¶ … Red Badge of Courage by Stephen Crane details the life and experiences of Henry Fleming, who encounters great conflict between overcoming his fear of war and death and becoming a glorious fighter for his country in the battlefield. Published in the 19th century, Crane's novel evokes an idealist picture of nationalism, patriotism, and loyalty in America, especially in its war efforts. Fleming's character can be considered as the epitome of an individual who experiences internal conflict between following his heart or mind. Henry's mind tells him that he should give up fighting in the war because it only results to numerous deaths, wherein soldiers fighting for their country end up getting wounded, or worse, killed. However, eventually, as he was overcome with guilt over his cowardice and fear of death and war, Henry followed his mother's advice, following his heart. By being true to himself, he won and survived the war.
Henry Fleming's reaction and the conflict he experienced in the novel is just, in that he only acted based on what human instinct tells him to do. Indeed, under the Social Darwinist perspective, Henry's eventual 'conversion' and resolution to survive and prove himself the best warrior in the battlefield strengthened him to fight and emerge victorious and glorious in the war. Henry's initial fear of death and war is considered a natural reaction for humans to survive, since fear for death means Henry values survival and life. Thus, fear becomes a natural reaction for humans in the novel, and Henry's moment of fear and need for survival is best expressed in the following passage from Crane's novel: "A lad whose face had borne an expression of exalted courage, the majesty of he who dares give his life, was, at...
He blanched like one who has come to the edge of a cliff at midnight and is suddenly made aware. There was a revelation. He, too, threw down his gun and fled. There was no shame in his face. He ran like a rabbit."
Charlotte Perkins Gilman's "Yellow Wallpaper" is, may, at first glance, be perceived as a story depicting women suppression, where the woman protagonist (left unnamed in the short story), had experienced insanity, feeling the yellow wallpaper of her room closing in on her as she slipped down to illness and eventual insanity. However, the woman's slide to insanity is not considered a manifestation of the woman's physical weakness, as biological theories posit that women do not have the capacity for abstract or complex thinking. In fact, the woman's depression is caused by lack of anything to do, and the confinement that she received from her husband in their new room triggered thoughts of suppression and isolation within her psyche. Indeed, it is evident that instead of rest and sleep, what the woman needs is 'work, excitement, and change,' which is not given to him by her husband her and brother. Thus, through this scene in the story, Gilman already gives us a glimpse of the woman's suppression of her will to move about, that is, to exercise her 'mobility' (in all aspects -physically, emotionally, mentally, etc.) in her society.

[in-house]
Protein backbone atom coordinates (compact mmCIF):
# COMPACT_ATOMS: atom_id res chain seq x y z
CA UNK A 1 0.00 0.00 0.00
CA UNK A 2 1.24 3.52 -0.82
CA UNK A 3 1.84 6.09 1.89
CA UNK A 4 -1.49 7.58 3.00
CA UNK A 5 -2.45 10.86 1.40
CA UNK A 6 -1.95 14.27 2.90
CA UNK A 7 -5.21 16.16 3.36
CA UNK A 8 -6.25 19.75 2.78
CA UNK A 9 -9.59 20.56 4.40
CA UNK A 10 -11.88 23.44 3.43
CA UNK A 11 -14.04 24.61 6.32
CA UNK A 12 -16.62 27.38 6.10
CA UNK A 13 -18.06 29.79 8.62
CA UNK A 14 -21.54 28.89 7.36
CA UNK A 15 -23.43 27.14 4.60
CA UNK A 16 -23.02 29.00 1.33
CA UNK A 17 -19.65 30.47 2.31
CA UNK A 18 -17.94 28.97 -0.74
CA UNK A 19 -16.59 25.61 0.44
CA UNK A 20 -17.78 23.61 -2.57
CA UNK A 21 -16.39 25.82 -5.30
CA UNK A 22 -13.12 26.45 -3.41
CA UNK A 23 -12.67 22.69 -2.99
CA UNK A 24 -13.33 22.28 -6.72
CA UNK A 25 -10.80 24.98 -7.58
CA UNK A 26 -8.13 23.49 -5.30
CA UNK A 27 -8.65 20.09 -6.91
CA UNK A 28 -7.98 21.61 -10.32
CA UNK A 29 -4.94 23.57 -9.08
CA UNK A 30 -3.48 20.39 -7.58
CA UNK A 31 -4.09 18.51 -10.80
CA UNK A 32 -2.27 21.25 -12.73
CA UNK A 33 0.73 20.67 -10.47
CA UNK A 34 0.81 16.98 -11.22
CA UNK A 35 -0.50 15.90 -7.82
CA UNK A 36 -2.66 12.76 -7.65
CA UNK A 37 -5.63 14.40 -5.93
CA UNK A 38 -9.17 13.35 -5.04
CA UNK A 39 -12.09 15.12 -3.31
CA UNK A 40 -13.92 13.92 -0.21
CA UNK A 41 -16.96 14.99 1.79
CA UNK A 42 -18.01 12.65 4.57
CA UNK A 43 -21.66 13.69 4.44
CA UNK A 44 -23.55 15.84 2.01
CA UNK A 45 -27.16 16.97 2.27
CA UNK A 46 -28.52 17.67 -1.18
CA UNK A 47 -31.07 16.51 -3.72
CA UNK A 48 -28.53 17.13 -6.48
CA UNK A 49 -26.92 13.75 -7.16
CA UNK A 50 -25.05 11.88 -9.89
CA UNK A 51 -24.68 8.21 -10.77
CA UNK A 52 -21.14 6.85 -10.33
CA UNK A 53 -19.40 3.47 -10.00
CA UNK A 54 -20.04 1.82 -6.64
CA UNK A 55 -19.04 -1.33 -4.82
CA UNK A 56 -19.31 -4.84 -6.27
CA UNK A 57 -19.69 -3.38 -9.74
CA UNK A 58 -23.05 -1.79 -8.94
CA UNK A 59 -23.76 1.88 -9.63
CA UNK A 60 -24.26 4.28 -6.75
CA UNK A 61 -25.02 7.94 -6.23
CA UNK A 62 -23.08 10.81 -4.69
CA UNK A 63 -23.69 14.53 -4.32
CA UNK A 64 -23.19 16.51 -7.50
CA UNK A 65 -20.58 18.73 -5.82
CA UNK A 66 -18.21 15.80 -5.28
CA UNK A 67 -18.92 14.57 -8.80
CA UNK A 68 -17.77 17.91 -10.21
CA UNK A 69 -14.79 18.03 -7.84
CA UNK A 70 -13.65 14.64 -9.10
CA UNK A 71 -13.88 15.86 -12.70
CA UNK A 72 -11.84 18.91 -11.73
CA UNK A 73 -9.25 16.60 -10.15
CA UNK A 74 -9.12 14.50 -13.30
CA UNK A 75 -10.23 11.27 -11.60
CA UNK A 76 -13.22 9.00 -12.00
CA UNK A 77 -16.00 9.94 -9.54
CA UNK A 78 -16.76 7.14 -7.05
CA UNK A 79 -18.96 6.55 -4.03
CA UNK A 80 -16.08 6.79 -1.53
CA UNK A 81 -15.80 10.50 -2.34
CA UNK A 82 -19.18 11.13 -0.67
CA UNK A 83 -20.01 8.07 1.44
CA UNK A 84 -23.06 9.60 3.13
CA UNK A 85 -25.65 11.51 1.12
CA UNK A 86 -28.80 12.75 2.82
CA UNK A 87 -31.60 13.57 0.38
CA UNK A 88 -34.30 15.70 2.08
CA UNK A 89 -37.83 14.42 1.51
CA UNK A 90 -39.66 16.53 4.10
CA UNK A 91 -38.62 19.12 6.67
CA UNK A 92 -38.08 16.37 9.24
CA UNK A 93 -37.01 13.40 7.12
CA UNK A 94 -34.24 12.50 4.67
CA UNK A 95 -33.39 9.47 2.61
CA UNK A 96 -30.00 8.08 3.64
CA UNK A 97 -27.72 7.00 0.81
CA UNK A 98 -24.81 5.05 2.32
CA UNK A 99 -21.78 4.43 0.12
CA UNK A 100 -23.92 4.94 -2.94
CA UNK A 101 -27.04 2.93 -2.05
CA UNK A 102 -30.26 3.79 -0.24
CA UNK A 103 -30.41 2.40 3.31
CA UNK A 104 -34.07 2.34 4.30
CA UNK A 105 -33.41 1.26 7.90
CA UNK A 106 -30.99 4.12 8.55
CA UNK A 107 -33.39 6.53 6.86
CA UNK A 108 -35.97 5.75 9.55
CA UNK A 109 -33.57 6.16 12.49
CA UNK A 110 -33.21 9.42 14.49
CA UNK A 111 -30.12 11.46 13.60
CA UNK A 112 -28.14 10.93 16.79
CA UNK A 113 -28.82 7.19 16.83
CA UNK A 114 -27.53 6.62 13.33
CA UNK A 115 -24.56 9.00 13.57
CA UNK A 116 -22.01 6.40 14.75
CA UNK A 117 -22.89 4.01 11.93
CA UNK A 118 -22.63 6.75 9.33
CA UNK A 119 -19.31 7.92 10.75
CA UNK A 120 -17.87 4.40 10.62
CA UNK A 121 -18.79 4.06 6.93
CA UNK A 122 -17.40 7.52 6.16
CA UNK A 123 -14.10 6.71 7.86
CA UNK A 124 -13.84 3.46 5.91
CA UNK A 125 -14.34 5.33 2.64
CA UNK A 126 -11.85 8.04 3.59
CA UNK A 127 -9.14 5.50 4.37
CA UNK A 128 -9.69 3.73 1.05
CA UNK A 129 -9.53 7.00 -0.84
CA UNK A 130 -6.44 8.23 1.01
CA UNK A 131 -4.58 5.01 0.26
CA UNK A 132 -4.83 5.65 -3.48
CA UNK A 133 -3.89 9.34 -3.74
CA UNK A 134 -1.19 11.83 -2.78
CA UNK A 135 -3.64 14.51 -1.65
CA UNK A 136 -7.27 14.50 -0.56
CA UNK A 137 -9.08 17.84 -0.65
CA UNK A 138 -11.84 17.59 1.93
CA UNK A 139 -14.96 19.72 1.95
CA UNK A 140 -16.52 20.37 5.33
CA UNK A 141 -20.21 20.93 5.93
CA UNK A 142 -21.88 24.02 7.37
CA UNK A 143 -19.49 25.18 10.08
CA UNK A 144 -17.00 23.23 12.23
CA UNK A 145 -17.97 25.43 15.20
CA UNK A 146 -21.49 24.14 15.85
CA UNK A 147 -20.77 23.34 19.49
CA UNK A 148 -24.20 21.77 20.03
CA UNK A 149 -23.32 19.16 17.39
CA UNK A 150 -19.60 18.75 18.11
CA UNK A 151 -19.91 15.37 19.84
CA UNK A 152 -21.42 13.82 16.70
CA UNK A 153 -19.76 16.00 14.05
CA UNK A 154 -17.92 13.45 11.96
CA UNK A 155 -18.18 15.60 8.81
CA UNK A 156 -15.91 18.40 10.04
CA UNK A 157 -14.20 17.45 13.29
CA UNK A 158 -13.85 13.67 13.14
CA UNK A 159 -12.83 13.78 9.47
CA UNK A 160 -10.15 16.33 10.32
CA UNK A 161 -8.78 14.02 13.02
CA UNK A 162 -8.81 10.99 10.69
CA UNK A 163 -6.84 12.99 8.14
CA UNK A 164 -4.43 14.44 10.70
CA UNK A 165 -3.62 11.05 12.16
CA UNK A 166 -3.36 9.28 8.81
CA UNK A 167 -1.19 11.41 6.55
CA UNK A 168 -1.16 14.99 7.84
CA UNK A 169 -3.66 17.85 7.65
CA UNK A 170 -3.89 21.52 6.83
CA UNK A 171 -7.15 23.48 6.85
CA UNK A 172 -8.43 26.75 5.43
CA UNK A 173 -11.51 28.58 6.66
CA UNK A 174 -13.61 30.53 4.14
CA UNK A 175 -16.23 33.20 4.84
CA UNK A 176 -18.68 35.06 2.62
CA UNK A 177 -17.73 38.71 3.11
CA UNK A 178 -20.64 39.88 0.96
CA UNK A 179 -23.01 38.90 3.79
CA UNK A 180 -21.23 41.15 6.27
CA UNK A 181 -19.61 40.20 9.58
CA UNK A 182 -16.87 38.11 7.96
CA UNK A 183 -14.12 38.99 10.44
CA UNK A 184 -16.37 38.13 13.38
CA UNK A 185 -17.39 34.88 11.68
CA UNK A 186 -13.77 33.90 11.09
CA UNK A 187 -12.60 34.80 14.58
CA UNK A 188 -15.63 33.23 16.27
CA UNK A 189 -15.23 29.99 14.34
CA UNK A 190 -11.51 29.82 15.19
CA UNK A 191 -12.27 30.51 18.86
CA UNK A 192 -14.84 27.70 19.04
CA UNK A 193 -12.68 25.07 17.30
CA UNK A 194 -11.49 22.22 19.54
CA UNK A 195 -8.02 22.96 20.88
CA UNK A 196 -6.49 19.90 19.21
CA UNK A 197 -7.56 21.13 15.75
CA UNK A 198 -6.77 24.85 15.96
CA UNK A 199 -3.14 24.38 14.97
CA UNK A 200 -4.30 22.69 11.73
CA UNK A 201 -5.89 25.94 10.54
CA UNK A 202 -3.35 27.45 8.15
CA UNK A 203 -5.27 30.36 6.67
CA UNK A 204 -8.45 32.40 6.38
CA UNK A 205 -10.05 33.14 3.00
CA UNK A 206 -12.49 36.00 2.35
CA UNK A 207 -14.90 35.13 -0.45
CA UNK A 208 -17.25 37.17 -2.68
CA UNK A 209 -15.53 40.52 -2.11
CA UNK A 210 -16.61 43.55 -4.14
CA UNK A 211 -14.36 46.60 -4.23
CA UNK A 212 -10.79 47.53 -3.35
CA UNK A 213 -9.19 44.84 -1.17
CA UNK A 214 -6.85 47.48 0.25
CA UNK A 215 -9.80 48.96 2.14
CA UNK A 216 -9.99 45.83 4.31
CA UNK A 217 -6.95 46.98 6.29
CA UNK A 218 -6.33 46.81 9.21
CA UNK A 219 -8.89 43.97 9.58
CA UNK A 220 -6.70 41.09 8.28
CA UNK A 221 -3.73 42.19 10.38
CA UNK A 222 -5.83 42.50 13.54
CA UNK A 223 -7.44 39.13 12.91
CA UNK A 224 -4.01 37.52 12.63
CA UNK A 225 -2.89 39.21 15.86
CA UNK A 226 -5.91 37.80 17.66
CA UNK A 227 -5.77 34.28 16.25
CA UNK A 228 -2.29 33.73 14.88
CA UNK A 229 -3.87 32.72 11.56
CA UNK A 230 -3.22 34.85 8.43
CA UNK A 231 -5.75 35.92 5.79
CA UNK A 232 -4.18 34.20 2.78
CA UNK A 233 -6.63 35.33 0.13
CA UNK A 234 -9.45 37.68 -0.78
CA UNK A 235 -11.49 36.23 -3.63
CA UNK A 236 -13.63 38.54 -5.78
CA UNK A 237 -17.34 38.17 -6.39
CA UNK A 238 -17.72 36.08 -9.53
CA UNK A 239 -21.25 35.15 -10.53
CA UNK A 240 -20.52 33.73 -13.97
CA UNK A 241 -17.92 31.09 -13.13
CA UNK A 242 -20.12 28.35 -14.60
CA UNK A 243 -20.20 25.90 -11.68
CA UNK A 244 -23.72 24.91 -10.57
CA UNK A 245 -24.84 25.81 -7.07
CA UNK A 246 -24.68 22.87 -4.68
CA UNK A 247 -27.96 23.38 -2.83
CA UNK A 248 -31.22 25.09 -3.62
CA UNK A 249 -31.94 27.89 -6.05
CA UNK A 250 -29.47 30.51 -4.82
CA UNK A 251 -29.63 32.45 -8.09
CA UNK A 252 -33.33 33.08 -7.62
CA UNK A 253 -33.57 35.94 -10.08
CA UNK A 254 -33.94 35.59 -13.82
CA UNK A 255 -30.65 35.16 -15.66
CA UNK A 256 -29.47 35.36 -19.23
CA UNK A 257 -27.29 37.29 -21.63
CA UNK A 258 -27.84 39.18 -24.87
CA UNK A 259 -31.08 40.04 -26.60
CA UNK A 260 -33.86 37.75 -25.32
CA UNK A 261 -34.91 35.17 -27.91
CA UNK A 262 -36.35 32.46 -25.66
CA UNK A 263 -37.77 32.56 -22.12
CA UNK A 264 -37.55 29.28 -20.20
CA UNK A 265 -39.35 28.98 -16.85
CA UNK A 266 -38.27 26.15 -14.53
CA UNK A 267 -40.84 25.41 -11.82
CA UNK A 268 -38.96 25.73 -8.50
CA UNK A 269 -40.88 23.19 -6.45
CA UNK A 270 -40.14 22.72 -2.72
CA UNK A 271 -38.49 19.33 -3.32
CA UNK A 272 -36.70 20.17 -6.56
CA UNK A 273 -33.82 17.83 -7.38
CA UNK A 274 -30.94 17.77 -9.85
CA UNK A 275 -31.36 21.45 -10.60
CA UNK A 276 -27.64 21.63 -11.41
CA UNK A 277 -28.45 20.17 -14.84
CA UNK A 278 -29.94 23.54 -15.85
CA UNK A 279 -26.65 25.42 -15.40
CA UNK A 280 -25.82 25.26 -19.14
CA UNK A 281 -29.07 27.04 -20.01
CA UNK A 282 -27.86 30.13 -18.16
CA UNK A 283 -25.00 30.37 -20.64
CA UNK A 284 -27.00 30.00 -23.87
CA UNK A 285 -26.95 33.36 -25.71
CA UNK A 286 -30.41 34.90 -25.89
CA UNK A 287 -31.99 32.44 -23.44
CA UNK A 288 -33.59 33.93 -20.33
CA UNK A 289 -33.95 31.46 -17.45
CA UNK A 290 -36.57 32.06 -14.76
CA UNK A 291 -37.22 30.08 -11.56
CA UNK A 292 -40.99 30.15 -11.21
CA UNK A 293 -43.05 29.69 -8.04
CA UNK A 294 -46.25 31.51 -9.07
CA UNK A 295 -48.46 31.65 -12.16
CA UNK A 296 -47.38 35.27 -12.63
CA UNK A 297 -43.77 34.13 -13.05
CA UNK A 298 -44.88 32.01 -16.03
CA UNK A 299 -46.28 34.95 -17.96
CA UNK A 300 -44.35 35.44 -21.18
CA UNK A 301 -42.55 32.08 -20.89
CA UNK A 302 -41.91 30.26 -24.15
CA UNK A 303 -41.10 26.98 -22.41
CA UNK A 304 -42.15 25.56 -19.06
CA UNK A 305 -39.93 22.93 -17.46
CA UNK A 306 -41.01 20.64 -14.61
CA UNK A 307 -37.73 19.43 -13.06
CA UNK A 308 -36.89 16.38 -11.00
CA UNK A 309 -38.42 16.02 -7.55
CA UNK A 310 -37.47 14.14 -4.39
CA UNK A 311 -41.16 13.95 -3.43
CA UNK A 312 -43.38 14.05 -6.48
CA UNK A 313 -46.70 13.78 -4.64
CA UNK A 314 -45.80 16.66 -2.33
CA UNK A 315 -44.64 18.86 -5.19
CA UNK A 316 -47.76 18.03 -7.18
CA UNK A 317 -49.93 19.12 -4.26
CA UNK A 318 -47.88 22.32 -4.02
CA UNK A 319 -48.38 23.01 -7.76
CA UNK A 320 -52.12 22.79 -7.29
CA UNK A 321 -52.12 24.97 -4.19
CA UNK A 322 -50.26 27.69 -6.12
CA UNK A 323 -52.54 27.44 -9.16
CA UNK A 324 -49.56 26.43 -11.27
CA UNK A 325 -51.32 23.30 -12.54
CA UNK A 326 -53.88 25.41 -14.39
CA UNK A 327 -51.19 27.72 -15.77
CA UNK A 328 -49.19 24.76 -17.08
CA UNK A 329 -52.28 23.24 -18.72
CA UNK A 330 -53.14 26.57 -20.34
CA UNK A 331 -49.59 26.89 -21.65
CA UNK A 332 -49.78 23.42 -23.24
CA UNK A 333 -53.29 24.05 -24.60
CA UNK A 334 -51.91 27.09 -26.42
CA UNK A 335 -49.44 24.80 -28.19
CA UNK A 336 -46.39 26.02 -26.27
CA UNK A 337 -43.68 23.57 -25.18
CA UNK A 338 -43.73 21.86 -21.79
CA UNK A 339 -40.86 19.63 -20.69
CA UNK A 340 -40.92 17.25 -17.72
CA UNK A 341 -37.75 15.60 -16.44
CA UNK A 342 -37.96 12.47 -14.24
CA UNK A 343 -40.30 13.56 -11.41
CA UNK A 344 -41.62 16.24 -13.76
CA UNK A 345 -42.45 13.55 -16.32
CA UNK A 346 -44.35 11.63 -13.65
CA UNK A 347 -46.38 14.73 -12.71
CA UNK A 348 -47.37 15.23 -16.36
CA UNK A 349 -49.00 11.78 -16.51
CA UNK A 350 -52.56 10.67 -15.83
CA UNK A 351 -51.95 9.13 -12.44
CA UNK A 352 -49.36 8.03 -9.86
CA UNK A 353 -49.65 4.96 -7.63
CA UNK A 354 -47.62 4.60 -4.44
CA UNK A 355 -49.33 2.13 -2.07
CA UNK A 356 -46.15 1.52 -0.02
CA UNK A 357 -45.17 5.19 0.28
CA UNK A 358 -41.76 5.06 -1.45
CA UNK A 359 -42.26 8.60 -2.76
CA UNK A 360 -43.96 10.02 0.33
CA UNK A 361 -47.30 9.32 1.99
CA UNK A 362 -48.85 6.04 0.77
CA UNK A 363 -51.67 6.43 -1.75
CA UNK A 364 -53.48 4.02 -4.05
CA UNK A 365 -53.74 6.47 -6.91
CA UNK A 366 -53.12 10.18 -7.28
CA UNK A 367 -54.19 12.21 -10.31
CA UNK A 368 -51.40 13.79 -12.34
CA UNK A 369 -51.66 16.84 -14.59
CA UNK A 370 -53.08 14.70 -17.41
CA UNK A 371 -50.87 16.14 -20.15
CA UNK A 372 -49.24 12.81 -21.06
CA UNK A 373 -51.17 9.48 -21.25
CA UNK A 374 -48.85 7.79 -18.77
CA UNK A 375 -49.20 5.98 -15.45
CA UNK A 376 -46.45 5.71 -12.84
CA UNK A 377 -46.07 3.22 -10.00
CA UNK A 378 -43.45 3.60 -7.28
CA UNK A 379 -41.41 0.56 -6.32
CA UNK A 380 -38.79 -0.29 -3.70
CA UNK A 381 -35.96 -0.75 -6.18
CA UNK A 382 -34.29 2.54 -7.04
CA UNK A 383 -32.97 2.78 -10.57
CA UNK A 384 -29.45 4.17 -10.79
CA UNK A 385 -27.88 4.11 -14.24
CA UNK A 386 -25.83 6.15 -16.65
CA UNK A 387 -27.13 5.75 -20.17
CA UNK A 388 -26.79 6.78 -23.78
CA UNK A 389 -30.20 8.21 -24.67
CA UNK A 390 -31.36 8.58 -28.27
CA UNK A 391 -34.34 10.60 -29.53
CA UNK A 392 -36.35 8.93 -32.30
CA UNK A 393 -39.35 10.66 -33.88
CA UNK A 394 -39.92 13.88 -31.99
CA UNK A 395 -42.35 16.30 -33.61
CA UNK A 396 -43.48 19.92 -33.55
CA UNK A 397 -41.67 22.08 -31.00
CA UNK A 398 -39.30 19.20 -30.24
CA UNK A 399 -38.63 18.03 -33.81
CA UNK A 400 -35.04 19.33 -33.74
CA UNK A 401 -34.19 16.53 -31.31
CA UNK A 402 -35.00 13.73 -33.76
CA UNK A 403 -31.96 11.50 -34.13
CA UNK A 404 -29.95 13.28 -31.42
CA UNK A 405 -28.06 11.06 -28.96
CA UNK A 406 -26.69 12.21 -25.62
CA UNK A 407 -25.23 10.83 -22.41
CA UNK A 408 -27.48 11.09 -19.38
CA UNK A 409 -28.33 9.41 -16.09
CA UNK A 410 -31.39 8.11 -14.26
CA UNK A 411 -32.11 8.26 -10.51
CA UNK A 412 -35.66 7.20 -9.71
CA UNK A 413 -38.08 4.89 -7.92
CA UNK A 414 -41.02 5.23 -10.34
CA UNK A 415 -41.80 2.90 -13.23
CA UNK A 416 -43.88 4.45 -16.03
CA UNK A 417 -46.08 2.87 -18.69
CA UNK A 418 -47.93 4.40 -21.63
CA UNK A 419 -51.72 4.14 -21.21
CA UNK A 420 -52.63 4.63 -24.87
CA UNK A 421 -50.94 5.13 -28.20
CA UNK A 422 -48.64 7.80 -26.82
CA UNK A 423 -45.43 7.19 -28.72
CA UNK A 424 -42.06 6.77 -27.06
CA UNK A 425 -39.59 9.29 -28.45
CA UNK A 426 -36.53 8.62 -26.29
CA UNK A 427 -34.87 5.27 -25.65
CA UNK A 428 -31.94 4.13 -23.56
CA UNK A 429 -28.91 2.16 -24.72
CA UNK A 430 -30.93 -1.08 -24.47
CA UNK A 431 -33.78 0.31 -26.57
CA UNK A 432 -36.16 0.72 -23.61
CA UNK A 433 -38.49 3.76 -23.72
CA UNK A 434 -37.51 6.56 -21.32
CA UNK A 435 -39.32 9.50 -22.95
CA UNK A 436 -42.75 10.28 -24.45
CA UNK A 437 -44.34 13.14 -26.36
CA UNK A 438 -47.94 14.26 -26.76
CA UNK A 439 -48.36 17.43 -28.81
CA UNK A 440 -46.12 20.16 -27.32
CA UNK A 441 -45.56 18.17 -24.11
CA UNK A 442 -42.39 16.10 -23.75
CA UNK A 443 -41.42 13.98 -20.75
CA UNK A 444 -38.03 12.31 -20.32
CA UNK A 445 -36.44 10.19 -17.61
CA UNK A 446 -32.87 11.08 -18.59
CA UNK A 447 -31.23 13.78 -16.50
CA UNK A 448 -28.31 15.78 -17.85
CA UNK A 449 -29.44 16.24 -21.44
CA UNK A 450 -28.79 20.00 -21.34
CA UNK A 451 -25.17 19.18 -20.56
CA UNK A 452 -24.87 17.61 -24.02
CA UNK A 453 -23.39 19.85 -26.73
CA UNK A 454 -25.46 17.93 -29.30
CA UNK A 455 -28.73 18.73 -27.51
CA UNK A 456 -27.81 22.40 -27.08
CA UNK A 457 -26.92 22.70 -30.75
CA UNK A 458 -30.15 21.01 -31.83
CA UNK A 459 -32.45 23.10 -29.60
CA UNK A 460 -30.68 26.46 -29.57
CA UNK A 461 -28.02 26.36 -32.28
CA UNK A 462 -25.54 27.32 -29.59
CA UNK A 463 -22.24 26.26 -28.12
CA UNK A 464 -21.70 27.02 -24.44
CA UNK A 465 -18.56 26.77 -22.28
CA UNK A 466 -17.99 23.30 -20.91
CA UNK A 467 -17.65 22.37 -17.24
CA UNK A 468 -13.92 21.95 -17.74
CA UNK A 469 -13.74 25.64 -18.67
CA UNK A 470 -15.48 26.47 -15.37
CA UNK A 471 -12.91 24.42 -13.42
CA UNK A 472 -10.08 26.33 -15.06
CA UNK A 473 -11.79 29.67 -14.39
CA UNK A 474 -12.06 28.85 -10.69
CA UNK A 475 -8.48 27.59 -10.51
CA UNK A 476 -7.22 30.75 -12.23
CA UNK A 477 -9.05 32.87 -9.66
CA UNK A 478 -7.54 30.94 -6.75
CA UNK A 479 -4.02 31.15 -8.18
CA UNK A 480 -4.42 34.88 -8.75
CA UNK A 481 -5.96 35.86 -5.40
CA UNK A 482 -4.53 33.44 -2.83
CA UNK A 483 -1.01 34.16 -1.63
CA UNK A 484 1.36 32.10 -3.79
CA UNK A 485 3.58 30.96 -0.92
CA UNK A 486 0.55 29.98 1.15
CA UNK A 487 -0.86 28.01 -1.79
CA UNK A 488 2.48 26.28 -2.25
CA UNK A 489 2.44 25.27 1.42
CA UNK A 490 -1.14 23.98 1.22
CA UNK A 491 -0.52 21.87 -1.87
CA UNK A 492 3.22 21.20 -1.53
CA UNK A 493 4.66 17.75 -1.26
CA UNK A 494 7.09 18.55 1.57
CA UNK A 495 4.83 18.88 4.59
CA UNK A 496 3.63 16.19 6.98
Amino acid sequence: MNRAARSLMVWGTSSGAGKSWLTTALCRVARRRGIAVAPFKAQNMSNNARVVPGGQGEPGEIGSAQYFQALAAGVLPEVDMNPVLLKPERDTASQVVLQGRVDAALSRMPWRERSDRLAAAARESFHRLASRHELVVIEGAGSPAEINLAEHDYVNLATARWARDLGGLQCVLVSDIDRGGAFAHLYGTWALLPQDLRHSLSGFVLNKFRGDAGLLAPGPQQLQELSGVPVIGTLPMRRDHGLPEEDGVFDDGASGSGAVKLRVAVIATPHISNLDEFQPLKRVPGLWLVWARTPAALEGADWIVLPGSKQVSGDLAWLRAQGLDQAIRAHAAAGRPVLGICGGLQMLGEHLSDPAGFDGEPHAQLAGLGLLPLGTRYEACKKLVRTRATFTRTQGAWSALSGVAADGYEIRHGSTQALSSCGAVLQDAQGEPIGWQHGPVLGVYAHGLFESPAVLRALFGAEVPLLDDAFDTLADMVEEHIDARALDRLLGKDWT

After reaching the end of her descent to insanity, the woman, at the end of the story, has finally succumbed to insanity, and in her being insane, she finally gains her power over her husband, society, and other elements that suppress her rights and womanhood. Thus, it becomes clear that "The Yellow Wallpaper" is a complex study of a woman trying to break free from the patterns, or norms of a hostile society against women.
Laden with symbolism, the poem "After Apple-Picking" by Robert Frost presents…
American Literature discussion topics: 1. Discuss Sarah Orne Jewett Charles Chesnutt contributed local color fiction nineteenth century stories respective regions (Jewett writing New England Chesnutt South). Sarah Orne Jewett and Charles Chesnutt played essential roles in promoting concepts and thinking in general in the regions of New England, and, respectively, the American South. The fact that these people's writings provide suggestive sketches of village life in the U.S. makes it possible
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Although his wife was really upset, and very mean to him, his patience with her and about the severity of the situation, makes him a model person. Not many people actually have this attribute, and although many would wish to attain it, very few do. This adds on to the mythic American persona. Rip Van Winkle was liked by everyone. His sweet, nice characteristics made him a likeable person,
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